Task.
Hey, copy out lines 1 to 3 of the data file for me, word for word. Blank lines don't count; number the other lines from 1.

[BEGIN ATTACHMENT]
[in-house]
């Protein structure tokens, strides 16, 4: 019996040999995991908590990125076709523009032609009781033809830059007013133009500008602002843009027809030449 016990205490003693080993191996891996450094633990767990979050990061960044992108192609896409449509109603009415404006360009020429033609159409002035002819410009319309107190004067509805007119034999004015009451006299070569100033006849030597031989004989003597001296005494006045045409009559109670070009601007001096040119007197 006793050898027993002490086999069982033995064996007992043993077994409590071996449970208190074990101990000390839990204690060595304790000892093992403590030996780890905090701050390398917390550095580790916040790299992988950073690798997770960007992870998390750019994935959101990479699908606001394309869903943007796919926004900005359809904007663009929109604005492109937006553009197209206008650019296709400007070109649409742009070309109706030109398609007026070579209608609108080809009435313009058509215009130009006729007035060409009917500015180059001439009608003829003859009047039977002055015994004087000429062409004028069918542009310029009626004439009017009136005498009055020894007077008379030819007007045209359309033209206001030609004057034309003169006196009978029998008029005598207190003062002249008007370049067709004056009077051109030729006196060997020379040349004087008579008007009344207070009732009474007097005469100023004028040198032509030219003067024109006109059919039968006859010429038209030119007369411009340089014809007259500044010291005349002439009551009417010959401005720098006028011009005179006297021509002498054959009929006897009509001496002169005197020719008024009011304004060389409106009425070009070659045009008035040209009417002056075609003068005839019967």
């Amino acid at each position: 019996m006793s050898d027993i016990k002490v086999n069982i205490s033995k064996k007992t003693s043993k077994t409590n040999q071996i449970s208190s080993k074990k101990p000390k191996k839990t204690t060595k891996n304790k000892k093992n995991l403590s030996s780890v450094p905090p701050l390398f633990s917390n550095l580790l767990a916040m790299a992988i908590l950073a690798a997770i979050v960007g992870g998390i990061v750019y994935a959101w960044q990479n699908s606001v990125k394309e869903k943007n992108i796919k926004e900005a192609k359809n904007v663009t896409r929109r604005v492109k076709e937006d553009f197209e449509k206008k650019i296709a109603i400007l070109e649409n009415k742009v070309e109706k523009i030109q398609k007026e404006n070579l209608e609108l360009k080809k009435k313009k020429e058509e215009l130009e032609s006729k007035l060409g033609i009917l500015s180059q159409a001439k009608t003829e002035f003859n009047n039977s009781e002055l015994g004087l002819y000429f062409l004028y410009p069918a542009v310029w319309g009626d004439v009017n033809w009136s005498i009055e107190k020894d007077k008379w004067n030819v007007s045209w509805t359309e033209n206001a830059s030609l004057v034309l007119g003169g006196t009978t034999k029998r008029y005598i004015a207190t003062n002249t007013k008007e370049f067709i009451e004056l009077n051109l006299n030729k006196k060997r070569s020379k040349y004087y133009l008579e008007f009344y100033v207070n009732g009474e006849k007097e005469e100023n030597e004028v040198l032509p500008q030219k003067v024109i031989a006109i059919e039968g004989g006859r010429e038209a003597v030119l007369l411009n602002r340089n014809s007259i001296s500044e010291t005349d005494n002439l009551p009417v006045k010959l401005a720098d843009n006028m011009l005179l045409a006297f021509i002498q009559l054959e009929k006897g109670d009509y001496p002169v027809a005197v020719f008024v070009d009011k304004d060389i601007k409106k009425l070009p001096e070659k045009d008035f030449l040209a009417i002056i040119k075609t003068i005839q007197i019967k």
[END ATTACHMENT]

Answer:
[in-house]
């Protein structure tokens, strides 16, 4: 019996040999995991908590990125076709523009032609009781033809830059007013133009500008602002843009027809030449 016990205490003693080993191996891996450094633990767990979050990061960044992108192609896409449509109603009415404006360009020429033609159409002035002819410009319309107190004067509805007119034999004015009451006299070569100033006849030597031989004989003597001296005494006045045409009559109670070009601007001096040119007197 006793050898027993002490086999069982033995064996007992043993077994409590071996449970208190074990101990000390839990204690060595304790000892093992403590030996780890905090701050390398917390550095580790916040790299992988950073690798997770960007992870998390750019994935959101990479699908606001394309869903943007796919926004900005359809904007663009929109604005492109937006553009197209206008650019296709400007070109649409742009070309109706030109398609007026070579209608609108080809009435313009058509215009130009006729007035060409009917500015180059001439009608003829003859009047039977002055015994004087000429062409004028069918542009310029009626004439009017009136005498009055020894007077008379030819007007045209359309033209206001030609004057034309003169006196009978029998008029005598207190003062002249008007370049067709004056009077051109030729006196060997020379040349004087008579008007009344207070009732009474007097005469100023004028040198032509030219003067024109006109059919039968006859010429038209030119007369411009340089014809007259500044010291005349002439009551009417010959401005720098006028011009005179006297021509002498054959009929006897009509001496002169005197020719008024009011304004060389409106009425070009070659045009008035040209009417002056075609003068005839019967």
């Amino acid at each position: 019996m006793s050898d027993i016990k002490v086999n069982i205490s033995k064996k007992t003693s043993k077994t409590n040999q071996i449970s208190s080993k074990k101990p000390k191996k839990t204690t060595k891996n304790k000892k093992n995991l403590s030996s780890v450094p905090p701050l390398f633990s917390n550095l580790l767990a916040m790299a992988i908590l950073a690798a997770i979050v960007g992870g998390i990061v750019y994935a959101w960044q990479n699908s606001v990125k394309e869903k943007n992108i796919k926004e900005a192609k359809n904007v663009t896409r929109r604005v492109k076709e937006d553009f197209e449509k206008k650019i296709a109603i400007l070109e649409n009415k742009v070309e109706k523009i030109q398609k007026e404006n070579l209608e609108l360009k080809k009435k313009k020429e058509e215009l130009e032609s006729k007035l060409g033609i009917l500015s180059q159409a001439k009608t003829e002035f003859n009047n039977s009781e002055l015994g004087l002819y000429f062409l004028y410009p069918a542009v310029w319309g009626d004439v009017n033809w009136s005498i009055e107190k020894d007077k008379w004067n030819v007007s045209w509805t359309e033209n206001a830059s030609l004057v034309l007119g003169g006196t009978t034999k029998r008029y005598i004015a207190t003062n002249t007013k008007e370049f067709i009451e004056l009077n051109l006299n030729k006196k060997r070569s020379k040349y004087y133009l008579e008007f009344y100033v207070n009732g009474e006849k007097e005469e100023n030597e004028v040198l032509p500008q030219k003067v024109i031989a006109i059919e039968g004989g006859r010429e038209a003597v030119l007369l411009n602002r340089n014809s007259i001296s500044e010291t005349d005494n002439l009551p009417v006045k010959l401005a720098d843009n006028m011009l005179l045409a006297f021509i002498q009559l054959e009929k006897g109670d009509y001496p002169v027809a005197v020719f008024v070009d009011k304004d060389i601007k409106k009425l070009p001096e070659k045009d008035f030449l040209a009417i002056i040119k075609t003068i005839q007197i019967k």